We have come finally to a kind of global consensus about the danger of C02 emissions and their relationship to the the disturbing signs of climate change we are seeing all around us. Putting aside the question of whether you believe all of this, an incredible opportunity is emerging in the carbon economy. It’s actually kind of exciting. It reminds me again of the almost magical power of capitalism and the Invisible Hand. Just as the political will is solidifying among world powers that something must be done about C02 emissions, new business and investment opportunities are emerging to facilitate things. This is reason to be optimistic.
The intent of the much-lauded Paris Agreement is to put in place measures to try to keep the global average temperatures from rising more than 2 degrees Celsius above pre-Industrial levels. Taking a step back for second — that’s quite a goal. The mere fact that we think we can even make the slightest impact on something like “global average temperature” is a testament to the boldness and potential of humankind. In the near term, what this really amounts to are measures to dramatically reduce or offset CO2 emissions. According to the UN, 110 countries have either signed the agreement or announced plans to try to comply.
While there’s debate about how aggressive to be, the basic goal today is to try to get to Net Zero by 2050. Even China is on board and have announced that they want to get to peak emissions by 2030 and carbon neutrality by 2060. This is serious business now and the way we’re going to go about implementing the strategy is by putting a price on CO2 emissions. The carbon credit is going to be treated as a proxy for the damage that economic activity does to the environment. What used to be an externality is now going to be part of the cost equation of every form of economic activity. We sure have come a long way since “Silent Spring.” According to the World Bank there are already 64 separate carbon pricing initiatives in place covering 21.5% of global emissions. Given the momentum of the political will here, I expect we’ll see more of this and quickly so.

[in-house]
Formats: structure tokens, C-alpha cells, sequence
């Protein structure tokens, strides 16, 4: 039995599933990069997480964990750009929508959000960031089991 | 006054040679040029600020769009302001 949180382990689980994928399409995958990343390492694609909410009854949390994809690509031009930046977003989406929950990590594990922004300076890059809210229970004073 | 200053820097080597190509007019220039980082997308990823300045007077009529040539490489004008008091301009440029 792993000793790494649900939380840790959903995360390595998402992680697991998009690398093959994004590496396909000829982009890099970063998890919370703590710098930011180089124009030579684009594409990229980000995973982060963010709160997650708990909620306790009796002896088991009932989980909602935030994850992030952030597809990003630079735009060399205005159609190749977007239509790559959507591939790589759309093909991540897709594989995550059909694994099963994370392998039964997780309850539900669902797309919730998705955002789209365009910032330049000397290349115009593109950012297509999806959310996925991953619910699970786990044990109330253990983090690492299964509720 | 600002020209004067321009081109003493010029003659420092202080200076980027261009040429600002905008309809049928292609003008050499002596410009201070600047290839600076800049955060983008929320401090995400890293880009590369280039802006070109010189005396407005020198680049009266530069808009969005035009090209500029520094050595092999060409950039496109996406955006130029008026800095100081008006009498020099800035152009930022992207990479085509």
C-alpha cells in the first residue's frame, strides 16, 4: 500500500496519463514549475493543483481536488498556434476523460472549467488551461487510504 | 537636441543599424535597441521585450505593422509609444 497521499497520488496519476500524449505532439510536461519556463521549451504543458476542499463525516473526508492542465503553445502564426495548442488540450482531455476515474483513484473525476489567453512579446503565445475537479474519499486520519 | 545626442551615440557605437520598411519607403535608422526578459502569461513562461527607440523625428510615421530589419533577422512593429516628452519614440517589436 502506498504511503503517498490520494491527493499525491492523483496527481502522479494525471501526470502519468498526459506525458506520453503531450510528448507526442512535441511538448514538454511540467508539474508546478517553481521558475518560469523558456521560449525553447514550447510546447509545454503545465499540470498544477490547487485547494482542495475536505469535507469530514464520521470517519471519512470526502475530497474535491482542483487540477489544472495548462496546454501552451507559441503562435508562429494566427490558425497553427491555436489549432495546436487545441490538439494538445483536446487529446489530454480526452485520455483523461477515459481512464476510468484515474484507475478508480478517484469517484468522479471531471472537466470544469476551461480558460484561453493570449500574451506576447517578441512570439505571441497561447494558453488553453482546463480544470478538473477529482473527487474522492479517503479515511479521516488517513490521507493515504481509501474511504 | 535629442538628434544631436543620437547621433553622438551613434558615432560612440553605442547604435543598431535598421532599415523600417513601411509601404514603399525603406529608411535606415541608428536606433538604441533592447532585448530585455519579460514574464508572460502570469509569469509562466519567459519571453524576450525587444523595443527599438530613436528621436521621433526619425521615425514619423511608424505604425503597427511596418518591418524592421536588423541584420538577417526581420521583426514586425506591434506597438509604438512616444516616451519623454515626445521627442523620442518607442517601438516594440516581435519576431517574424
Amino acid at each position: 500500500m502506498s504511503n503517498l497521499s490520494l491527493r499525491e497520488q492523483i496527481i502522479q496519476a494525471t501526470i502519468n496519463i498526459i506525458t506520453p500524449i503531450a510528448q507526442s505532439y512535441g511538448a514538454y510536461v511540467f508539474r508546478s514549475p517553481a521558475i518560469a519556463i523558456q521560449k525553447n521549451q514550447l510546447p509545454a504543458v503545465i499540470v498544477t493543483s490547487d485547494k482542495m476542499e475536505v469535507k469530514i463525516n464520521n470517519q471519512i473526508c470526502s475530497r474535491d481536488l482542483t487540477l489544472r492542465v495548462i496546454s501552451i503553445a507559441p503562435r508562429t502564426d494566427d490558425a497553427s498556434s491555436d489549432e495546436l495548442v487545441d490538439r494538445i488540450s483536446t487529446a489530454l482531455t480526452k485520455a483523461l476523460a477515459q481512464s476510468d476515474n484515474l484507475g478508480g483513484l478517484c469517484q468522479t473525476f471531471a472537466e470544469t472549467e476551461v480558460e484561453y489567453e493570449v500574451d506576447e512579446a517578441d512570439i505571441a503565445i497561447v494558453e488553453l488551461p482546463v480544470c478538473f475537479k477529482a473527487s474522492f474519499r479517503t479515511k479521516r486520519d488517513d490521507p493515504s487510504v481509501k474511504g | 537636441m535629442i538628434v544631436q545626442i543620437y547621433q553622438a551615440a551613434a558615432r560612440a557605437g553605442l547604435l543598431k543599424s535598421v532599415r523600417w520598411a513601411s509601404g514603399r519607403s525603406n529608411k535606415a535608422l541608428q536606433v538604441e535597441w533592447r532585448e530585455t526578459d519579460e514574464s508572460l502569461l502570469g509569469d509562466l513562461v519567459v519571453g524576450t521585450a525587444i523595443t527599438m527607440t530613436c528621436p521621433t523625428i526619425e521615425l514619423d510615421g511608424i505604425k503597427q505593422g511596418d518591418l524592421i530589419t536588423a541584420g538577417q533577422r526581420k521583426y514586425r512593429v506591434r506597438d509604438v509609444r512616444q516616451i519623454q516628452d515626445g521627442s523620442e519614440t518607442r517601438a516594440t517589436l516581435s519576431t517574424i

The carbon economy is essentially going to look like this: Governments are going to legislate into existence a whole new cost structure for business that puts some kind of price on C02 emissions. Businesses will have two choices: either 1. Eliminate C02 emissions from their activities or 2. Purchase carbon offset credits. The carbon offset credits themselves will be generated by either direct investments in carbon offsetting projects (like reforestation or carbon sequestration) or by companies that somehow manage to produce less C02 than they are legally allowed and end up with excess credits.
The EU has been experimenting with this for quite some time and there’s a robust market for carbon credit trading. In fact, the EU carbon credit has been one of the best performing investments of the year: